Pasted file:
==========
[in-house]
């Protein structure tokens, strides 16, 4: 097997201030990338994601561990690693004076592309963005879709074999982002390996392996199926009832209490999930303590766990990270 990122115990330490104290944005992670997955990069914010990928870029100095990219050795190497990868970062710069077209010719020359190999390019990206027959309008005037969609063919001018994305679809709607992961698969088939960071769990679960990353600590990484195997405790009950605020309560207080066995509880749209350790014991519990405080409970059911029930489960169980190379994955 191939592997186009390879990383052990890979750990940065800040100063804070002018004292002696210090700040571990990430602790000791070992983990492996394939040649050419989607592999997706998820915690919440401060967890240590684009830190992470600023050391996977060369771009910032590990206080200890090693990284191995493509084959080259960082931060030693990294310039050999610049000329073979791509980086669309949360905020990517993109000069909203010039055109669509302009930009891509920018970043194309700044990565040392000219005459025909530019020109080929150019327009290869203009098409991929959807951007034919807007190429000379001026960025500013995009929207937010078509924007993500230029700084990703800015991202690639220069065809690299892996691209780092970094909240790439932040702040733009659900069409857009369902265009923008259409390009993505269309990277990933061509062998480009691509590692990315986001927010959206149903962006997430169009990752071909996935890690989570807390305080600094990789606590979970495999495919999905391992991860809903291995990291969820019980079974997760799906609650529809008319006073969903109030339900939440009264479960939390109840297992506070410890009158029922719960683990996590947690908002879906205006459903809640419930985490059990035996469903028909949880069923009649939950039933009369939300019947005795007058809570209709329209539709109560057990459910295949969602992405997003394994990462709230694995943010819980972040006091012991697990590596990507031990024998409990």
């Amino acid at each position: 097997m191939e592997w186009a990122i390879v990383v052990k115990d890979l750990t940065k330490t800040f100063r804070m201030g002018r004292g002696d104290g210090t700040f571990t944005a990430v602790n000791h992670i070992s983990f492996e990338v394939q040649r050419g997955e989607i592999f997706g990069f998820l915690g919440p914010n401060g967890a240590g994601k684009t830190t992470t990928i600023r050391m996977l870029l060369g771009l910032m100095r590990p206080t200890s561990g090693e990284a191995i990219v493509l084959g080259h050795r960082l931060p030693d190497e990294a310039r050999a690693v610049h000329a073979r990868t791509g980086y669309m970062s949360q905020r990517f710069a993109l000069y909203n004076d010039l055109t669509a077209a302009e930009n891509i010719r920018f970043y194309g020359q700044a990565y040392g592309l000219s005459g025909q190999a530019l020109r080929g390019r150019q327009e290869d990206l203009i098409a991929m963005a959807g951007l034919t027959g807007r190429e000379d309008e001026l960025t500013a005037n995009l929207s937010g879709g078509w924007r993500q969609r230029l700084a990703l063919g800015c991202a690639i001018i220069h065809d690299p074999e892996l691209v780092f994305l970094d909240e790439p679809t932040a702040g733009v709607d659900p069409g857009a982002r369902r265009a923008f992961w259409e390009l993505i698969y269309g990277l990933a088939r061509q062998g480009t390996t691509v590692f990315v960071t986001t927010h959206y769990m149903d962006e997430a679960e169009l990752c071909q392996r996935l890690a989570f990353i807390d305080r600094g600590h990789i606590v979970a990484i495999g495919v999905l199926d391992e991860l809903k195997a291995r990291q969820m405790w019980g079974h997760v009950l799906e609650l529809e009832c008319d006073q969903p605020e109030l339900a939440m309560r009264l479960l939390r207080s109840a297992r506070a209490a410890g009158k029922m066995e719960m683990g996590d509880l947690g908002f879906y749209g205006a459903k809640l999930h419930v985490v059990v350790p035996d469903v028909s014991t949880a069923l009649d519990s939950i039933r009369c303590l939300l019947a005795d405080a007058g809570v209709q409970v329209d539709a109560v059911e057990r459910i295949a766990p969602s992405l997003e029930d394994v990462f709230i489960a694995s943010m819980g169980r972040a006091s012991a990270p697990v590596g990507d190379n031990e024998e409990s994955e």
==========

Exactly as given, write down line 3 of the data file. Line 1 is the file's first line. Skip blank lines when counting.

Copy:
């Amino acid at each position: 097997m191939e592997w186009a990122i390879v990383v052990k115990d890979l750990t940065k330490t800040f100063r804070m201030g002018r004292g002696d104290g210090t700040f571990t944005a990430v602790n000791h992670i070992s983990f492996e990338v394939q040649r050419g997955e989607i592999f997706g990069f998820l915690g919440p914010n401060g967890a240590g994601k684009t830190t992470t990928i600023r050391m996977l870029l060369g771009l910032m100095r590990p206080t200890s561990g090693e990284a191995i990219v493509l084959g080259h050795r960082l931060p030693d190497e990294a310039r050999a690693v610049h000329a073979r990868t791509g980086y669309m970062s949360q905020r990517f710069a993109l000069y909203n004076d010039l055109t669509a077209a302009e930009n891509i010719r920018f970043y194309g020359q700044a990565y040392g592309l000219s005459g025909q190999a530019l020109r080929g390019r150019q327009e290869d990206l203009i098409a991929m963005a959807g951007l034919t027959g807007r190429e000379d309008e001026l960025t500013a005037n995009l929207s937010g879709g078509w924007r993500q969609r230029l700084a990703l063919g800015c991202a690639i001018i220069h065809d690299p074999e892996l691209v780092f994305l970094d909240e790439p679809t932040a702040g733009v709607d659900p069409g857009a982002r369902r265009a923008f992961w259409e390009l993505i698969y269309g990277l990933a088939r061509q062998g480009t390996t691509v590692f990315v960071t986001t927010h959206y769990m149903d962006e997430a679960e169009l990752c071909q392996r996935l890690a989570f990353i807390d305080r600094g600590h990789i606590v979970a990484i495999g495919v999905l199926d391992e991860l809903k195997a291995r990291q969820m405790w019980g079974h997760v009950l799906e609650l529809e009832c008319d006073q969903p605020e109030l339900a939440m309560r009264l479960l939390r207080s109840a297992r506070a209490a410890g009158k029922m066995e719960m683990g996590d509880l947690g908002f879906y749209g205006a459903k809640l999930h419930v985490v059990v350790p035996d469903v028909s014991t949880a069923l009649d519990s939950i039933r009369c303590l939300l019947a005795d405080a007058g809570v209709q409970v329209d539709a109560v059911e057990r459910i295949a766990p969602s992405l997003e029930d394994v990462f709230i489960a694995s943010m819980g169980r972040a006091s012991a990270p697990v590596g990507d190379n031990e024998e409990s994955e």